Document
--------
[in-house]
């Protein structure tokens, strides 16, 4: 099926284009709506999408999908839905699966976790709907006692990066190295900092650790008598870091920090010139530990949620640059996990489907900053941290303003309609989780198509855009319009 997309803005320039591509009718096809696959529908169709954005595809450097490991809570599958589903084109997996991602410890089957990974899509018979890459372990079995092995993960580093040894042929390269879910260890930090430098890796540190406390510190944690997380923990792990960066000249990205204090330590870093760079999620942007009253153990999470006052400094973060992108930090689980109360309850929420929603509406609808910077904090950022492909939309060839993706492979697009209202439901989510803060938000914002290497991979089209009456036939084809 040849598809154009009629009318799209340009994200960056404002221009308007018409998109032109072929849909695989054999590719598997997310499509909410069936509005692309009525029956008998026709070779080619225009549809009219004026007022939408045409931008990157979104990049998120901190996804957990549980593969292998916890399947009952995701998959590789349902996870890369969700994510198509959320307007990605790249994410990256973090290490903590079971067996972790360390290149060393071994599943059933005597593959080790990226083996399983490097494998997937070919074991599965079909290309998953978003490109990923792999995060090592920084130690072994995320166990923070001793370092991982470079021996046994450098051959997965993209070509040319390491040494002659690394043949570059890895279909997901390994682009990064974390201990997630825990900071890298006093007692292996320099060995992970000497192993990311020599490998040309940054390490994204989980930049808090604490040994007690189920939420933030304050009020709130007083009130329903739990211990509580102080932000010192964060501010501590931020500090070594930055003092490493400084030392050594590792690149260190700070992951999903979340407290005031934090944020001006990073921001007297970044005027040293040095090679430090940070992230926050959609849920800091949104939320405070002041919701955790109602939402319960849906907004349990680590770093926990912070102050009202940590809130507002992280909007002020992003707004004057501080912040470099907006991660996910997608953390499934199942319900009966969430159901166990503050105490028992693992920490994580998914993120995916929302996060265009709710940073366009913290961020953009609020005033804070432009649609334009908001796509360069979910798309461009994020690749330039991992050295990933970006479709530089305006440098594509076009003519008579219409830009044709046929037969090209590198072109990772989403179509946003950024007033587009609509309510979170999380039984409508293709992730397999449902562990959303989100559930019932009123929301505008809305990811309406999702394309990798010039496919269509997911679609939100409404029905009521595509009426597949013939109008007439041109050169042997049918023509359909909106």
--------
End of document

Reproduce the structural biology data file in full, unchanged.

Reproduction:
[in-house]
């Protein structure tokens, strides 16, 4: 099926284009709506999408999908839905699966976790709907006692990066190295900092650790008598870091920090010139530990949620640059996990489907900053941290303003309609989780198509855009319009 997309803005320039591509009718096809696959529908169709954005595809450097490991809570599958589903084109997996991602410890089957990974899509018979890459372990079995092995993960580093040894042929390269879910260890930090430098890796540190406390510190944690997380923990792990960066000249990205204090330590870093760079999620942007009253153990999470006052400094973060992108930090689980109360309850929420929603509406609808910077904090950022492909939309060839993706492979697009209202439901989510803060938000914002290497991979089209009456036939084809 040849598809154009009629009318799209340009994200960056404002221009308007018409998109032109072929849909695989054999590719598997997310499509909410069936509005692309009525029956008998026709070779080619225009549809009219004026007022939408045409931008990157979104990049998120901190996804957990549980593969292998916890399947009952995701998959590789349902996870890369969700994510198509959320307007990605790249994410990256973090290490903590079971067996972790360390290149060393071994599943059933005597593959080790990226083996399983490097494998997937070919074991599965079909290309998953978003490109990923792999995060090592920084130690072994995320166990923070001793370092991982470079021996046994450098051959997965993209070509040319390491040494002659690394043949570059890895279909997901390994682009990064974390201990997630825990900071890298006093007692292996320099060995992970000497192993990311020599490998040309940054390490994204989980930049808090604490040994007690189920939420933030304050009020709130007083009130329903739990211990509580102080932000010192964060501010501590931020500090070594930055003092490493400084030392050594590792690149260190700070992951999903979340407290005031934090944020001006990073921001007297970044005027040293040095090679430090940070992230926050959609849920800091949104939320405070002041919701955790109602939402319960849906907004349990680590770093926990912070102050009202940590809130507002992280909007002020992003707004004057501080912040470099907006991660996910997608953390499934199942319900009966969430159901166990503050105490028992693992920490994580998914993120995916929302996060265009709710940073366009913290961020953009609020005033804070432009649609334009908001796509360069979910798309461009994020690749330039991992050295990933970006479709530089305006440098594509076009003519008579219409830009044709046929037969090209590198072109990772989403179509946003950024007033587009609509309510979170999380039984409508293709992730397999449902562990959303989100559930019932009123929301505008809305990811309406999702394309990798010039496919269509997911679609939100409404029905009521595509009426597949013939109008007439041109050169042997049918023509359909909106």